Eating ‘Clean’: What Does It Mean?

Eating clean involves a few simple dietary practices that consist of filling the body with pure and natural sustenance. Clean eaters avoid processed and refined foods, which include the majority of snack foods currently on the market.

Eating clean can help manage chronic illness, flush the body of harmful toxins, and facilitate healthy weight loss in some. While the practice of eating clean is important at any age, it becomes even more paramount as you get older. Osteoarthritis, diabetes, chronic obstructive pulmonary disease and dementia are just some of the issues that stem when you get older. Though healthy eating can reduce your chances of experiencing these ailments, it isn’t always the case, and some may be required to move into facilities like Chelsea Senior Living ( if it becomes too much.

But if you want to ensure that you are as healthy as you can be when you enter your golden years, you must Embrace and enjoy whole foods like local farm-fresh fruits and veggies. Eat healthy proteins and fats, and cut out refined sugars.

Eating clean is super healthy, so it does not require one to count caloric intake tirelessly. Check out a few more ways people can transform their eating habits to a more “clean” way of living.

Cut out processed foods

Processed foods are typically found in the boxed dinner isle of the grocery store. They are usually riddled with high sodium, sugar, and fat contents. A simple trick to weeding out processed food products is to read the ingredients label.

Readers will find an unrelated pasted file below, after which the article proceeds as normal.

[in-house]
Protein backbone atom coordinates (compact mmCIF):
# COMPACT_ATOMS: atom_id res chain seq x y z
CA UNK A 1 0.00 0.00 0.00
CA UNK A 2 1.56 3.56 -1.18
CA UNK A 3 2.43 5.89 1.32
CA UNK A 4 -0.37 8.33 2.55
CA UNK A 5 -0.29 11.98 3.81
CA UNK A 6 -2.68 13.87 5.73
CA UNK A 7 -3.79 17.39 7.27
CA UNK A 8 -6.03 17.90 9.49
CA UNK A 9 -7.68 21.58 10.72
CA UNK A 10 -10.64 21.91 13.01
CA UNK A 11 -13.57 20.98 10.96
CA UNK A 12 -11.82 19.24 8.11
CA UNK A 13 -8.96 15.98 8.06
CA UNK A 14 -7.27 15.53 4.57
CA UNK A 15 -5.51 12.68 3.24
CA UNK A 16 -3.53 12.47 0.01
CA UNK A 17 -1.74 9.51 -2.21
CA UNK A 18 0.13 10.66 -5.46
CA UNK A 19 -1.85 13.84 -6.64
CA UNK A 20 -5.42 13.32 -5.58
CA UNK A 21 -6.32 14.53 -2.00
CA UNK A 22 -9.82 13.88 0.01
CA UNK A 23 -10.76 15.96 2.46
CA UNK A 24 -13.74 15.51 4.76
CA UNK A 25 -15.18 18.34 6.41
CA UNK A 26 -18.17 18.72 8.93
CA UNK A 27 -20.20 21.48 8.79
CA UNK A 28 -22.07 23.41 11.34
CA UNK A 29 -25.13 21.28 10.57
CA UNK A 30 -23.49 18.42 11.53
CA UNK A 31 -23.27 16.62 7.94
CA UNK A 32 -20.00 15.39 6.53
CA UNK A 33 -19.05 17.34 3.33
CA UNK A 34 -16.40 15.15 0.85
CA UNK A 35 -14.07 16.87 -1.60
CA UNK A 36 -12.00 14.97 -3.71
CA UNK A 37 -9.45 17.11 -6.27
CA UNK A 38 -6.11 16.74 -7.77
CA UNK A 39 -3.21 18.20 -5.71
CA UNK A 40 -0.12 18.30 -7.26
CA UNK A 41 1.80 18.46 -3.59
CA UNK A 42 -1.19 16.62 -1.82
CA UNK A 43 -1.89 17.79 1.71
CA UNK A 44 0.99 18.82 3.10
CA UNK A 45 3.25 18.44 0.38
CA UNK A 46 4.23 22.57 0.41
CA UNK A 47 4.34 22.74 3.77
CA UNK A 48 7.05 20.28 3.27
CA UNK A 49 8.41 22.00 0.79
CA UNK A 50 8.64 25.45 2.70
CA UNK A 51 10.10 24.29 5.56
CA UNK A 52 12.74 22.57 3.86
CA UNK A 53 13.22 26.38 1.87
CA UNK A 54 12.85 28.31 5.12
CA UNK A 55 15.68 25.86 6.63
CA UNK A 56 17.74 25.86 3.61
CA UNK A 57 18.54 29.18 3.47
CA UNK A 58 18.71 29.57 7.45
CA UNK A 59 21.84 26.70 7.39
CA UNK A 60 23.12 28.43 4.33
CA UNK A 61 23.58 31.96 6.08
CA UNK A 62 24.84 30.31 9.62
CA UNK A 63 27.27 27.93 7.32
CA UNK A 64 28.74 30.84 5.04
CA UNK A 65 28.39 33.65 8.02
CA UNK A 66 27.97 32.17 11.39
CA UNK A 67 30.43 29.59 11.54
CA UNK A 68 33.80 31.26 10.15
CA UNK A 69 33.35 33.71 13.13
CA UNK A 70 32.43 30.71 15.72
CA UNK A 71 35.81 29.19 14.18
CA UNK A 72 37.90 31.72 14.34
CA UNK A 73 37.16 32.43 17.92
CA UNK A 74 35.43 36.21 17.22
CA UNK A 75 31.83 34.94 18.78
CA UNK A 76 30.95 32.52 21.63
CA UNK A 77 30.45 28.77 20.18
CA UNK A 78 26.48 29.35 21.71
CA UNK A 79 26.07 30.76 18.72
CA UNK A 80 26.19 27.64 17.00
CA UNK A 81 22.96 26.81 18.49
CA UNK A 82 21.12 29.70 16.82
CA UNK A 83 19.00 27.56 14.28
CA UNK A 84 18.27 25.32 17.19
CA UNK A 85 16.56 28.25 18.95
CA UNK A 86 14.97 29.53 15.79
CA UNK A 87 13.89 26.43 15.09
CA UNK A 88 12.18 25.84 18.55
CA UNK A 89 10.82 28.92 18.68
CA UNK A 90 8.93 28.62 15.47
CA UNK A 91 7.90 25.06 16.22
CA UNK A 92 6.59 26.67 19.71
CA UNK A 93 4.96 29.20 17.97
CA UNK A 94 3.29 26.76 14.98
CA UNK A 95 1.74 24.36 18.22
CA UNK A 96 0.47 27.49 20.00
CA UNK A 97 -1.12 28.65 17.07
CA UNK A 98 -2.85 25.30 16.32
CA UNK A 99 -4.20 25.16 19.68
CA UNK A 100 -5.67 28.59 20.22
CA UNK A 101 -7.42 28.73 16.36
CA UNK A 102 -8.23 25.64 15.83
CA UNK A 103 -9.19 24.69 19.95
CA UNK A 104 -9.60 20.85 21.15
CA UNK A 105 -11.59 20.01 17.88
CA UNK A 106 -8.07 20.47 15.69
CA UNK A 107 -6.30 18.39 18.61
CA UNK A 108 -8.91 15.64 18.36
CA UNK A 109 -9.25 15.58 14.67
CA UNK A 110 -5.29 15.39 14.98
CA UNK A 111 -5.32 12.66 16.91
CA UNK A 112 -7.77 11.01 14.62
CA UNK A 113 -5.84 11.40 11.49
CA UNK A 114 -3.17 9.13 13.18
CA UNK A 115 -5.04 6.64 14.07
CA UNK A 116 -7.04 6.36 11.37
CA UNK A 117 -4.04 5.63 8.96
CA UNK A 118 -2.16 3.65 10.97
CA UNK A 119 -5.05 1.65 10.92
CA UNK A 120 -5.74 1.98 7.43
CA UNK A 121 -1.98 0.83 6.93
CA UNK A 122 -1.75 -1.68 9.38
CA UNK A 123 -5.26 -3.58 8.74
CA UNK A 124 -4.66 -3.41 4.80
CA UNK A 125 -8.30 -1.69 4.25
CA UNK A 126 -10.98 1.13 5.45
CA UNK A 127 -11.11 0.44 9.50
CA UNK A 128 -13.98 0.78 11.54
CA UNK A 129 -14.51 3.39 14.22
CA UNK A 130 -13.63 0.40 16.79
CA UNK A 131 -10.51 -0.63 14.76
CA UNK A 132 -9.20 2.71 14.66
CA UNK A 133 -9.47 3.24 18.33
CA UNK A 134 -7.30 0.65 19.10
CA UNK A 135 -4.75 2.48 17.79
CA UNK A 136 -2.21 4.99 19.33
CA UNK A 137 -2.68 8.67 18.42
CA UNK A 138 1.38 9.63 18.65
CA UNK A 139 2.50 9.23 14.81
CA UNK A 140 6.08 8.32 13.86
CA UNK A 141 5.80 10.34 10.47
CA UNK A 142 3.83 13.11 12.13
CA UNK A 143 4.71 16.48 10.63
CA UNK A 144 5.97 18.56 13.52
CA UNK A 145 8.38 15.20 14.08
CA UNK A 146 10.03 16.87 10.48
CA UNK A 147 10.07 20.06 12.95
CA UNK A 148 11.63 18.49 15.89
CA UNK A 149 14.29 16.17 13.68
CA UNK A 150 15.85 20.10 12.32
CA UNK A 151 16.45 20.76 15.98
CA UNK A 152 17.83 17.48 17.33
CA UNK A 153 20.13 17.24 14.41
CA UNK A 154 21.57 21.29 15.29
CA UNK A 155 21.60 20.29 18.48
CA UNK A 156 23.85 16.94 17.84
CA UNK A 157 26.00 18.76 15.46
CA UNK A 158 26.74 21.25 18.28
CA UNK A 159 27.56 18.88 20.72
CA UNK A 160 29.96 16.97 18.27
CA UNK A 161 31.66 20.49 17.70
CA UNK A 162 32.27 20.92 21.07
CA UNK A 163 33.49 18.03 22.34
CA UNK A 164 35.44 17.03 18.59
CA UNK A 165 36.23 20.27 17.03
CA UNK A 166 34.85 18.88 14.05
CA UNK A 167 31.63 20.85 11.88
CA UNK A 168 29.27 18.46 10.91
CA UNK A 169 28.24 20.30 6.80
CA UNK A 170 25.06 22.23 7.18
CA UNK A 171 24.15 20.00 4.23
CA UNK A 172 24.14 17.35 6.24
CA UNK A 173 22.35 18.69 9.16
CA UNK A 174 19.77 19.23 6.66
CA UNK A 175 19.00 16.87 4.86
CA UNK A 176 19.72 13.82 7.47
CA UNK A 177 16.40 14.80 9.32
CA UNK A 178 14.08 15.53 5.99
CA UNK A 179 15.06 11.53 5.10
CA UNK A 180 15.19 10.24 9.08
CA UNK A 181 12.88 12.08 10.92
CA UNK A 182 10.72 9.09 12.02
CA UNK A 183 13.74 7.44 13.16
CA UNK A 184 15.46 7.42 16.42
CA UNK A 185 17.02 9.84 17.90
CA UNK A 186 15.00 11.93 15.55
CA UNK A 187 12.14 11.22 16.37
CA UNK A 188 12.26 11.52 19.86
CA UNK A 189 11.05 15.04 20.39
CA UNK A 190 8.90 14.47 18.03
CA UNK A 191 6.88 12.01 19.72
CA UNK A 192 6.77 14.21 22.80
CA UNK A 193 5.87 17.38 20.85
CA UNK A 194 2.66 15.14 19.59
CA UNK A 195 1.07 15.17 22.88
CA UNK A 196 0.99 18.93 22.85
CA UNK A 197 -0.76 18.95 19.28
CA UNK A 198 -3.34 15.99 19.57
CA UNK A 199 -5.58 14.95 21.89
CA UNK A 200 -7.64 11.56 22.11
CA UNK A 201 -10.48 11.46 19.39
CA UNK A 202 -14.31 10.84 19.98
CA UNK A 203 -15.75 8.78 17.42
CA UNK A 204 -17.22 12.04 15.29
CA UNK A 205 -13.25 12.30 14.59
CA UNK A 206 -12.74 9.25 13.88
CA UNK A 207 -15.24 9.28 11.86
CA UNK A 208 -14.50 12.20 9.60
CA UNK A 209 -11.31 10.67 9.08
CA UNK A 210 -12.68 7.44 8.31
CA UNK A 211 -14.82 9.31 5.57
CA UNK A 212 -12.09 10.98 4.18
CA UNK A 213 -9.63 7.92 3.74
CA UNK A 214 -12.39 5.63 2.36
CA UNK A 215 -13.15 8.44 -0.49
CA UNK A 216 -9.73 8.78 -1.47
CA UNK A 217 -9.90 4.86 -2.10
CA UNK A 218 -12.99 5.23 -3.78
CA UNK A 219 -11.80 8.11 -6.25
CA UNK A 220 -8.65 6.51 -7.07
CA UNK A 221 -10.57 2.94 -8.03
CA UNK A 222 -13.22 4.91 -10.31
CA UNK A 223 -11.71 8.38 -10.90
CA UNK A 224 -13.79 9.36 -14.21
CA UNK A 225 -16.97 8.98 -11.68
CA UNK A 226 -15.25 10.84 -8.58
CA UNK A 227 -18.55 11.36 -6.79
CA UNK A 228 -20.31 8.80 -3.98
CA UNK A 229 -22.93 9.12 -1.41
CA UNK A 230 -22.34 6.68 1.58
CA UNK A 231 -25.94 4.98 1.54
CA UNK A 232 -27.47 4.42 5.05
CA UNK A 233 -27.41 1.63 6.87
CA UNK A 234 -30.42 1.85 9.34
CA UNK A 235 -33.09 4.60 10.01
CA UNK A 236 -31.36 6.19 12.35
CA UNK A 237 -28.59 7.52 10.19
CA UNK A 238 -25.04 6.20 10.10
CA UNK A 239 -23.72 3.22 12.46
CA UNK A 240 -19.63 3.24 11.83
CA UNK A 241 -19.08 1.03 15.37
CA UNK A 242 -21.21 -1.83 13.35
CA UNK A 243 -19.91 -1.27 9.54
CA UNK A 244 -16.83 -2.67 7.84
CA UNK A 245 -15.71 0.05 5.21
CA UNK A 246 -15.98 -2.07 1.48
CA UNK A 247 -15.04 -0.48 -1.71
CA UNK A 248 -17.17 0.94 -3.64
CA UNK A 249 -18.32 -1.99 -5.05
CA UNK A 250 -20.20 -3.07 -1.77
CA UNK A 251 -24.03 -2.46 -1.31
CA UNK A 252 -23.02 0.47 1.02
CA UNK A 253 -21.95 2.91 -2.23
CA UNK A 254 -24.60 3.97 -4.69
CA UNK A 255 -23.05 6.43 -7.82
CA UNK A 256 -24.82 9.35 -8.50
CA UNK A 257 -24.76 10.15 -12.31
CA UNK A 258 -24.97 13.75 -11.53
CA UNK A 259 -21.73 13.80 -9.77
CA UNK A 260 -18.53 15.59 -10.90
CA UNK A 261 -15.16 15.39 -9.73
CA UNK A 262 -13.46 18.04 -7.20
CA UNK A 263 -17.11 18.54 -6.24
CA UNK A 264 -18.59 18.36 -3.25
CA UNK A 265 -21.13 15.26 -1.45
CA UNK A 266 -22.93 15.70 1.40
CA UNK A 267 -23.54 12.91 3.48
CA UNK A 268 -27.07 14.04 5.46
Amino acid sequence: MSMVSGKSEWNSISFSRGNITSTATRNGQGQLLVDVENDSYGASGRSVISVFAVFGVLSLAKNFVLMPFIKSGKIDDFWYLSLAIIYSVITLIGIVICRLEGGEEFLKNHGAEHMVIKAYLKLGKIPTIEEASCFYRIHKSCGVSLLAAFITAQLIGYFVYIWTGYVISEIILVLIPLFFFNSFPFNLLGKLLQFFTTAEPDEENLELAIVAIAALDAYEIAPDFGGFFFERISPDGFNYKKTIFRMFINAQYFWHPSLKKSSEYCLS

If there is a long list of things that no one could ever correctly pronounce, then it might be a good idea to cut it out. On the contrary, a few notoriously “clean” packaged foods include whole wheat pasta, baby spinach, and chickpeas.

Eat fresh farm veggies

There is a multitude of benefits to be reaped from purchasing and eating farm fresh fruits and vegetables. Not only does it help boost the local economy, but locally grown crops are usually not genetically modified or covered in pesticides and other harmful chemicals. Clean veggies taste better, too!.

Vegetables are packed full of healthy vitamins. Vitamin A, K, iron, and heart-healthy fiber are all found in fresh veggies. Vitamin K is great for bone health, and Vitamin A is helpful for improving vision and immune functions.

Vegetables are also rather low in calories. Some even technically burn calories when consumed. Celery is said to have “negative” calories because it takes more energy to eat it then the stalk itself actually provides. A little dollop of peanut butter on a celery stalk is an excellent snack.

Cut down on drinking

Eating clean can also include cleaning out the body’s major organs of all the gross toxins we gleefully consume… like alcohol. Women should only have an average of one drink per day, and men are allotted two alcoholic beverages per day. Men process alcohol a bit differently than women. Alcohol in moderation has been proven beneficial to heart health, but over-consumption can have much more severe effects on the body.

Reduce sugar intake

Excessive sugar intake has become an epidemic in the United States. Most Americans back their bodies full of way too much sugar on a daily basis and are not even aware of the damage they could be doing to their bodies. Cut back on sugar.. Especially refined or bleached sugars.

Go organic to be safe. Organic sugars are not treated with harmful chemicals to obtain the commonly expected white color. Try to keep sugar intake to a maximum of 8 teaspoons per day.

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